18F-fluorodeoxyglucose (FDG) positron emission tomography (PET)/computed tomography (CT) is an important tool for the diagnosis, staging, and early evaluation of response to therapy in patients with DLBCL. FDG-PET/CT together with baseline quantitative measures of FDG uptake, which act as indicators of metabolically active whole-body disease burden, have demonstrated good prognostic value for the prediction of long-term survival outcomes in a number of small studies of patients with previously untreated DLBCL.8-15 Examples of quantitative PET variables currently being explored for potential prognostic value include total metabolic tumor volume (TMTV), total lesion glycolysis (TLG), and maximum standardized uptake value (SUVmax). Other studies have investigated the prognostic value of interim response assessment by PET, with this having limited predictive value,16,17 or end-of-treatment complete response by PET, which was shown to be associated with improved survival outcomes.18-20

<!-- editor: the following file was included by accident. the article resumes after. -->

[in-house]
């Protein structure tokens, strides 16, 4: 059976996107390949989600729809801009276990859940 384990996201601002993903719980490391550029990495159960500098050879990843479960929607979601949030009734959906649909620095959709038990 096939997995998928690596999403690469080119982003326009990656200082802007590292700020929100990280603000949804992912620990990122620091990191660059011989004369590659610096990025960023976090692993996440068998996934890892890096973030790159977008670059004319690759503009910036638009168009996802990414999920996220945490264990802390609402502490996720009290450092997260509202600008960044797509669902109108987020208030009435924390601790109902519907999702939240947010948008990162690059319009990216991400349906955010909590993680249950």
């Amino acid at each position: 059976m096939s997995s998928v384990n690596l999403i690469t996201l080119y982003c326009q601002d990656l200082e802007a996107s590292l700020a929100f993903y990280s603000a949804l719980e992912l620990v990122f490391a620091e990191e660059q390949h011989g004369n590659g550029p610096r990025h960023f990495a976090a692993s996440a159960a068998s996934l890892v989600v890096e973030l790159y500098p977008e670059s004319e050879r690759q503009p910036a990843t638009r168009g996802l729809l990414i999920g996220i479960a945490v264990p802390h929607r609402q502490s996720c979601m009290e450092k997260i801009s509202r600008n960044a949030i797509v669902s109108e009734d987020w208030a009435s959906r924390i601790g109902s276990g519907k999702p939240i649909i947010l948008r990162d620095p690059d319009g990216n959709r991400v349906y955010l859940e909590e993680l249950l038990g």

The phase III GOYA study (clinicaltrials gov. Identifier: NCT01287741) compared the glycoengineered type II anti-CD20 antibody, obinutuzumab, plus CHOP with rituximab plus CHOP in patients with previously untreated DLBCL.21 Although improvements in progression-free survival (PFS) have been demonstrated with obinutuzumab- versus rituximab-based therapy in follicular lymphoma22 and chronic lymphocytic leukemia,23 no significant PFS difference was found between the obinutuzumab and rituximab arms in the GOYA study (hazard ratio [HR]: 0.92; 95% confidence interval [CI]: 0.76–1.11; P=0.39).21 Here, we report a post hoc analysis of data from the GOYA study, evaluating the prognostic value of baseline quantitative PET parameters (TMTV, TLG and SUVmax), independently and combined with other risk factors, as potential prognostic markers for PFS and overall survival (OS) in this large population of patients with DLBCL. In GOYA, no statistically significant difference in PFS was found between treatment arms21 so the two arms were pooled for this post hoc analysis.